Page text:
WHAT HAPPENS ON THE LAND DOES MATTER! – hosted by Forester University (May 2017), the Water Balance Webinar from British Columbia introduced a North American audience to the methodology that underpins vision for “Sustainable Watershed Systems, through Asset Management” – the Whole-System, Water Balance approach simplifies things down to an understanding of the consequences of changes in duration of flow!
Note to Reader:
Located in California, Forester University offers live, educational webinars and on-demand webcasts for professionals in Stormwater, Water Efficiency, Erosion Control, and the public utility sector to earn credits, or to simply learn something new.
The Partnership for Water Sustainability in British Columbia is partnering with Forester University to share, via webinars and a future library of webcasts, the British Columbia innovation and experience that has resulted in the whole-system, water balance approach that is the hydrologic modelling foundation for Sustainable Watershed Systems, through Asset Management.
Look at the water cycle with fresh eyes to develop and implement new approaches, methodologies and tools
The Partnership for Water Sustainability in British Columbia partnered with Forester University to share, via webinar on May 2nd 2017, the British Columbia innovation and experience that has resulted in Sustainable Watershed Systems, through Asset Management. The webinar will be available through May 2020 as a webcast.
Science-based understanding becomes clearer over time
“Stepping back and asking, what is the driver for an approach that we present in the webinar….well, it is all about reduced risk, reduced financial liability. That is what is driving us in British Columbia,” stated Kim Stephens, Partnership Executive Director, when he introduced the vision for Sustainable Watershed Systems, through Asset Management:
This new way of thinking views watersheds as infrastructure assets. This is an important first step towards changing the engineering standard of practice. The desired outcome is a standard of practice that is state-of-the-art and reflects real-world hydrology.
“Our new normal is a climate of extremes. Floods and droughts is the pattern as we experience the impacts of a changing climate. While the webinar is about water, part of our messaging is that what happens on the land does matter. And so we are looking at the water cycle with fresh eyes.”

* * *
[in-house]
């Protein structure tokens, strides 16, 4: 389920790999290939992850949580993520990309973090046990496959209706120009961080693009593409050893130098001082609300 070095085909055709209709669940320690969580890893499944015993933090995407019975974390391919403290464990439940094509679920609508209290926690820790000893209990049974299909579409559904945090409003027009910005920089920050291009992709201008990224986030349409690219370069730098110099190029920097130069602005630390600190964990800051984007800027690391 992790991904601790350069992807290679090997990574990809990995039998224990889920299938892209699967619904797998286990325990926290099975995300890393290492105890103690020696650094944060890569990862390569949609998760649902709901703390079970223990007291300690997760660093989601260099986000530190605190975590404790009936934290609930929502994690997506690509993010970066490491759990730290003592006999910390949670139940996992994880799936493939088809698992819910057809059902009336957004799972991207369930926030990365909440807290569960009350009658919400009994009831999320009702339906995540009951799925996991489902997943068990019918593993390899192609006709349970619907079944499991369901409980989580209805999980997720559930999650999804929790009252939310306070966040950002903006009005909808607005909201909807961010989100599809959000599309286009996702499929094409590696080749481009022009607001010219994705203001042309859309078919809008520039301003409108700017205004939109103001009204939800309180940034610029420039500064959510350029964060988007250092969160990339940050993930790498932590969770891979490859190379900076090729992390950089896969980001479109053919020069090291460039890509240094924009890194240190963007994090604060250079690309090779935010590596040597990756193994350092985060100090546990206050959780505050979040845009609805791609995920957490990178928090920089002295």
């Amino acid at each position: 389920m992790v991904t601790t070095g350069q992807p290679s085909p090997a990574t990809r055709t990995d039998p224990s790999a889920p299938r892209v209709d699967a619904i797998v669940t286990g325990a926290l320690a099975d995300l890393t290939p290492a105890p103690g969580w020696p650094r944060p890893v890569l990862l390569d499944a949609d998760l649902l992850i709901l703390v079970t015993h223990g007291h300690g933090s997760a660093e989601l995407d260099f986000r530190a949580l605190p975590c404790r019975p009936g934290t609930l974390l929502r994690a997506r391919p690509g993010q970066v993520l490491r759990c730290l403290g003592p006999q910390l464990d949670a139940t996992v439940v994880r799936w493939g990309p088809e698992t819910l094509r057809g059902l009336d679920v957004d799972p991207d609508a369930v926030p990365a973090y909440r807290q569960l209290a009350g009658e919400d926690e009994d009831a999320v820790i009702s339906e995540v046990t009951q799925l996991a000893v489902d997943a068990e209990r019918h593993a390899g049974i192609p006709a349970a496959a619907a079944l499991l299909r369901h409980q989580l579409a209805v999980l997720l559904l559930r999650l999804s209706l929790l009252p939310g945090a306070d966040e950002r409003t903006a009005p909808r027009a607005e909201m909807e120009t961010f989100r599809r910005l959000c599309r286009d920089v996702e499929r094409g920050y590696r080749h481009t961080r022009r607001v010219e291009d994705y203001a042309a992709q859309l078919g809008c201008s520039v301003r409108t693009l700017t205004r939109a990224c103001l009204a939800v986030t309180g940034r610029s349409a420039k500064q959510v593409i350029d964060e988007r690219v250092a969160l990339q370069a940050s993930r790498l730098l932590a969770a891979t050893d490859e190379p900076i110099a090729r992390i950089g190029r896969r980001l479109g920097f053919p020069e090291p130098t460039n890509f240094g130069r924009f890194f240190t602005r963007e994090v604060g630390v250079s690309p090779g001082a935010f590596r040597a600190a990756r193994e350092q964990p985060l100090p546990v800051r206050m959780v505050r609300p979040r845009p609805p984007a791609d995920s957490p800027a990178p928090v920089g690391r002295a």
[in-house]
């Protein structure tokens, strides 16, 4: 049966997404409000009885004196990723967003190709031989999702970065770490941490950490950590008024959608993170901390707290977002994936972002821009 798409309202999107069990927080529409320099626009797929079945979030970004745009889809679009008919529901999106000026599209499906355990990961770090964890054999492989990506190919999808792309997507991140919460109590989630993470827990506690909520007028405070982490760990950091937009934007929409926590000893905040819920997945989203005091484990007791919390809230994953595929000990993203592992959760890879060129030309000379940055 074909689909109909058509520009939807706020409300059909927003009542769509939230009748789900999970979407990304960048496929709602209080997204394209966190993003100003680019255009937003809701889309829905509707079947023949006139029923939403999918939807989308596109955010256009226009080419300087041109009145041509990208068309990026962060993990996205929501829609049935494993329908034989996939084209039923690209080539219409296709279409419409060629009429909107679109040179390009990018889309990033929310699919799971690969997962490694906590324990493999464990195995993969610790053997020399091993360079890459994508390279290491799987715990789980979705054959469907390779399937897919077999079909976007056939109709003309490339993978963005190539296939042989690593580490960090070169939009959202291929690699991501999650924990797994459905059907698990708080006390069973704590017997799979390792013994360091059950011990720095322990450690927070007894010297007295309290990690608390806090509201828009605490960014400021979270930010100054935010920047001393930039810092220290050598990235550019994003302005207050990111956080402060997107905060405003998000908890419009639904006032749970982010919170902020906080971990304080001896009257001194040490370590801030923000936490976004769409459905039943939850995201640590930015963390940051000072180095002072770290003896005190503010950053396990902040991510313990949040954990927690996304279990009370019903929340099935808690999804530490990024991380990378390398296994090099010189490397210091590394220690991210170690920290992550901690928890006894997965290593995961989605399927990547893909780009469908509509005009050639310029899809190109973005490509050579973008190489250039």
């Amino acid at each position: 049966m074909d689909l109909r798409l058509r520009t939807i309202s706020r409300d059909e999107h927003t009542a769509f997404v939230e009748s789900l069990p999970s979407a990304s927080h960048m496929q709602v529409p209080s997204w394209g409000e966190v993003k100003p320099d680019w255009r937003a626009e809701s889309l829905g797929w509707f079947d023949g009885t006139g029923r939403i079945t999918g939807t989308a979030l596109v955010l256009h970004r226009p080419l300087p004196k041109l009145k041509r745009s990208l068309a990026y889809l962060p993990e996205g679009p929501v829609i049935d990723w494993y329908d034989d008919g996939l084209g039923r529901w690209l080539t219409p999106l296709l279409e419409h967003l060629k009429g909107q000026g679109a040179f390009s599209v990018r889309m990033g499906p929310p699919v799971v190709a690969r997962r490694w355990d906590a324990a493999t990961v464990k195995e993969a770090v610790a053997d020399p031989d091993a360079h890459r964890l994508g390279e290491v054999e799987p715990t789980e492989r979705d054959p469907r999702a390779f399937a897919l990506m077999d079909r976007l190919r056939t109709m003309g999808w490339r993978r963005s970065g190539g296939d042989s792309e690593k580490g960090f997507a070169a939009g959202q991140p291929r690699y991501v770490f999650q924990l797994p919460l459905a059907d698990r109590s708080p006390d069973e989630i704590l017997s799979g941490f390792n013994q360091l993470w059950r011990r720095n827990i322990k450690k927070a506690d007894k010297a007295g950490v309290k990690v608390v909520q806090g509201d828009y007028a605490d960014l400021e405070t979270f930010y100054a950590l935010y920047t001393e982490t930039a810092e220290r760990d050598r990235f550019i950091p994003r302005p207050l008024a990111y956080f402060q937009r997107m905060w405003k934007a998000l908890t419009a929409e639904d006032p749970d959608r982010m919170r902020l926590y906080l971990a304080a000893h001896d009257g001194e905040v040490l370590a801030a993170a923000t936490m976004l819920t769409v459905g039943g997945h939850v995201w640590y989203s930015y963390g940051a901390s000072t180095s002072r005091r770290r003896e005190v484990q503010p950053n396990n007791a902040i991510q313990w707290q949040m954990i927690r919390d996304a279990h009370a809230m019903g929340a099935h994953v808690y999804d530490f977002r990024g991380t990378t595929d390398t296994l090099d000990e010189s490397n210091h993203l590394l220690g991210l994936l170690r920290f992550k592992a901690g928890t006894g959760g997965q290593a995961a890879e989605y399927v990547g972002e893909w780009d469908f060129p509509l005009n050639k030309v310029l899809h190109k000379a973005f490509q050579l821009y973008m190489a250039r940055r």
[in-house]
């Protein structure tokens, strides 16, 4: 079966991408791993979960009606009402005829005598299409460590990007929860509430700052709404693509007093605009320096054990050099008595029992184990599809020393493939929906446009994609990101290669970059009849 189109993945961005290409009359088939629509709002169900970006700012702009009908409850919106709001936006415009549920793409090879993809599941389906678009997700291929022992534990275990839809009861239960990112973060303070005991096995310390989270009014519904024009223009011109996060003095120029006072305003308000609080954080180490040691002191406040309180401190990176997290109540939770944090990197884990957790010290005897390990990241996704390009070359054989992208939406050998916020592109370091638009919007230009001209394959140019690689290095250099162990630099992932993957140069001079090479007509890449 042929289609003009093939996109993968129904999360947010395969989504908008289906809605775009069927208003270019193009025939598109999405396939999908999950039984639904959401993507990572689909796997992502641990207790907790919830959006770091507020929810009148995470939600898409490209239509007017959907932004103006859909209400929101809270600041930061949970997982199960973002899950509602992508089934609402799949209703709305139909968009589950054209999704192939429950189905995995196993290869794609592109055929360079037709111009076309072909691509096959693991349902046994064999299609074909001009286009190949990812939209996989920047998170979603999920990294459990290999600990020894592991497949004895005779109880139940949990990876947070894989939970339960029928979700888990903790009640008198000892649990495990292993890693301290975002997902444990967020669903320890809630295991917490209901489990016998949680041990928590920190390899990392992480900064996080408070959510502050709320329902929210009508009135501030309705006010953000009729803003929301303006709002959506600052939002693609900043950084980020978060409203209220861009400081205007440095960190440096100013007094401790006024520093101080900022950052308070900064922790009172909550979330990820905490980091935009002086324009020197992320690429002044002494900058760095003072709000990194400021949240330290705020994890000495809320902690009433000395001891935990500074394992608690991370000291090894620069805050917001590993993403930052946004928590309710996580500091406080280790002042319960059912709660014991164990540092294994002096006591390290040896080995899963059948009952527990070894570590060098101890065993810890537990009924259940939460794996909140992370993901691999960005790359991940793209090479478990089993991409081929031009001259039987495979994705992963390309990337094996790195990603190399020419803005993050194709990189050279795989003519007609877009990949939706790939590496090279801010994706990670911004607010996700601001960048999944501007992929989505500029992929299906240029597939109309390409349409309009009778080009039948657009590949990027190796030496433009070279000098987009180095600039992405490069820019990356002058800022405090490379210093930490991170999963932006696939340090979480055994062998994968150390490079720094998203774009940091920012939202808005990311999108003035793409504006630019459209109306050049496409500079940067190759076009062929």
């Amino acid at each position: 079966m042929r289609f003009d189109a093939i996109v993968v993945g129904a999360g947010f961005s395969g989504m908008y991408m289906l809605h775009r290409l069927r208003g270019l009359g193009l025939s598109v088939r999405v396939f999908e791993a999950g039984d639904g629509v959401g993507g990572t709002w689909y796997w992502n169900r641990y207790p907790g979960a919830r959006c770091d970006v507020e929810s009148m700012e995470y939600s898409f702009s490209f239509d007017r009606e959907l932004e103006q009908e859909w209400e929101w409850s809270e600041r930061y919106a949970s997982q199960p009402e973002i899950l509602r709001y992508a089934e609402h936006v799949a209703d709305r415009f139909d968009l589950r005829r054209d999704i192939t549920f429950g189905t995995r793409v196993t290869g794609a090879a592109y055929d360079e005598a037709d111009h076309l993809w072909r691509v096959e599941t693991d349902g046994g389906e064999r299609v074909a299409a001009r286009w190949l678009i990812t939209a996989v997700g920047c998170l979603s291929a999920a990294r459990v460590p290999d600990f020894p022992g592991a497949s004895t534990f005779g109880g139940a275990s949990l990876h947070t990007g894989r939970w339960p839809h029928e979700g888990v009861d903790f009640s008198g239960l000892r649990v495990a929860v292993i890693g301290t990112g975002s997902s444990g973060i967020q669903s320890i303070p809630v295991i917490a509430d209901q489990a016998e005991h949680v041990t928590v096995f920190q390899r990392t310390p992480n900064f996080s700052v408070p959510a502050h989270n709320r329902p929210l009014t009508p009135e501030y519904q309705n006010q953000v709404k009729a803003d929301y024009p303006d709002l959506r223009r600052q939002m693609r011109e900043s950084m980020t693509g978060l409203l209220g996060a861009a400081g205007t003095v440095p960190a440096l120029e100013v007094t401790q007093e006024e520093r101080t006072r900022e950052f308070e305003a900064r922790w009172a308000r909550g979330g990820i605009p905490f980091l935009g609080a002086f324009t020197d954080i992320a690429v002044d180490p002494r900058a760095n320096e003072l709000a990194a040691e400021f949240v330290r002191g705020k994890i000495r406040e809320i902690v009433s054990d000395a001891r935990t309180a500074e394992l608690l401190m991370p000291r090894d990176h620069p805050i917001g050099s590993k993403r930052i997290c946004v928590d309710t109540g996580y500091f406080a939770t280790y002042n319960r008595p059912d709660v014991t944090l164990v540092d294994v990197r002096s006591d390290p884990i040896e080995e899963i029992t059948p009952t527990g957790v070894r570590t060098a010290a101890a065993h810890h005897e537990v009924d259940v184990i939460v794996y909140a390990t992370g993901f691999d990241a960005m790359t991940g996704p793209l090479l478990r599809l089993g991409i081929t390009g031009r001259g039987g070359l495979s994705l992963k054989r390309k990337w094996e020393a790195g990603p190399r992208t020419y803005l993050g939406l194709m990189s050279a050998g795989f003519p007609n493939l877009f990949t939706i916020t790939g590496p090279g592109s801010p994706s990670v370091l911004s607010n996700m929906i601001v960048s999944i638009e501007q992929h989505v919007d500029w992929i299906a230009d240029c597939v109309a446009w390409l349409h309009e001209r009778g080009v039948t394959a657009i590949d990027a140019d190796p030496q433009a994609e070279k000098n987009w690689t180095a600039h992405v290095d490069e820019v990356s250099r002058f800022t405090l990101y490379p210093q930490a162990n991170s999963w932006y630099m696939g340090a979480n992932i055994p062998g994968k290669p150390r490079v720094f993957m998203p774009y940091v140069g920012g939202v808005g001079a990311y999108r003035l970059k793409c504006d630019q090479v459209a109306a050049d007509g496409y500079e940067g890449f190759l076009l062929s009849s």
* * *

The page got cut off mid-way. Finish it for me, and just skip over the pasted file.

To Learn More, Watch the Video:
The webinar was a co-presentation by the Partnership’s Kim Stephens (Executive Director) and Jim Dumont (Engineering Applications Authority). Kim Stephens provided context in an opening segment. Click on the link below to view his presentation as posted on YouTube.
Download the PowerPoint storyline for introductory portion of the Water Balance Methodology: Using Continuous Simulation to Protect Urban Watersheds & Stream Health.
A Webinar That Cannot Be Missed
“We are delighted to have Kim Stephens and Jim Dumont of the Partnership share British Columbia’s cutting-edge continuous simulation model, known as the Water Balance Methodology, in their upcoming, featured webinar,” stated Emily Shine, the manager of Forester’s webinar program.
“At Forester University, we aim to position ourselves at the forefront of innovation in rainwater management and green infrastructure, and that is why we are calling Water Balance Methodology a webinar that cannot be missed.”
“Water Balance Methodology nicely complements Andy Reese’s annual Voodoo Hydrology webinar series, one of the most popular in the Forester curriculum.”
About the Water Balance Methodology
“Watershed protection starts with an understanding of how water gets to a stream, and how long it takes,” stated Jim Dumont, principal presenter for the webinar.
“The Water Balance Methodology allows water resource practitioners to examine how the watershed hydrology has been affected by development, and how this impacts on the condition and function of natural streams.
“The innovation of the Water Balance Methodology is in the way it integrates and applies standard scientific and engineering principles to address these components in ways which are not typically applied in planning and design of municipal infrastructure.”
“In the webinar, we begin by examining how the protection of watershed and stream health in the urban environment ultimately depends on maintaining the natural proportion of rainwater entering streams via three pathways: overland runoff, shallow interflow and deep groundwater flow.
“We explore how the Water Balance Methodology provides an effective way to assess potential impacts resulting from urban development, by allowing a modeller to accurately mimic streamflow and duration in urban infrastructure design.
“We then jump into how optimizing the size and operation of mitigation facilities in the model can be used to demonstrate the effectiveness of the mitigation plan in protecting the receiving stream.
“Finally, we analyze how this approach provides a cost-effective methodology for creating watershed plans with optimized and effective mitigation facilities for a minimum total cost,” concluded Jim Dumont.
To Learn More: